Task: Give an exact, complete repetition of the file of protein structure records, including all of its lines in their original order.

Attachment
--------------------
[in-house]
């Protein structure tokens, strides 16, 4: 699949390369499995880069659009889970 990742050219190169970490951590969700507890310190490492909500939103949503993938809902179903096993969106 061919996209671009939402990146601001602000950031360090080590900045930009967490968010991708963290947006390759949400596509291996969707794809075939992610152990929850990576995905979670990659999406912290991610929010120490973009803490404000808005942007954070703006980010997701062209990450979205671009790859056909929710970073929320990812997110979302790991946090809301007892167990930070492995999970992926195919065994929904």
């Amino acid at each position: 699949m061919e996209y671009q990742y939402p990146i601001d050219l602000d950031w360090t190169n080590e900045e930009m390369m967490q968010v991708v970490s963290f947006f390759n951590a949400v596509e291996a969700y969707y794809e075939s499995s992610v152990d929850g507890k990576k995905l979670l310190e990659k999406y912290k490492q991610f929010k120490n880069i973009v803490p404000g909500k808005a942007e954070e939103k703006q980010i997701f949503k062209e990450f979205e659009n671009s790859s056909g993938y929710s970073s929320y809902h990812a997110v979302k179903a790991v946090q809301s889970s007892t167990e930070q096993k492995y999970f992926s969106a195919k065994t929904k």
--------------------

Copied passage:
[in-house]
């Protein structure tokens, strides 16, 4: 699949390369499995880069659009889970 990742050219190169970490951590969700507890310190490492909500939103949503993938809902179903096993969106 061919996209671009939402990146601001602000950031360090080590900045930009967490968010991708963290947006390759949400596509291996969707794809075939992610152990929850990576995905979670990659999406912290991610929010120490973009803490404000808005942007954070703006980010997701062209990450979205671009790859056909929710970073929320990812997110979302790991946090809301007892167990930070492995999970992926195919065994929904």
């Amino acid at each position: 699949m061919e996209y671009q990742y939402p990146i601001d050219l602000d950031w360090t190169n080590e900045e930009m390369m967490q968010v991708v970490s963290f947006f390759n951590a949400v596509e291996a969700y969707y794809e075939s499995s992610v152990d929850g507890k990576k995905l979670l310190e990659k999406y912290k490492q991610f929010k120490n880069i973009v803490p404000g909500k808005a942007e954070e939103k703006q980010i997701f949503k062209e990450f979205e659009n671009s790859s056909g993938y929710s970073s929320y809902h990812a997110v979302k179903a790991v946090q809301s889970s007892t167990e930070q096993k492995y999970f992926s969106a195919k065994t929904k």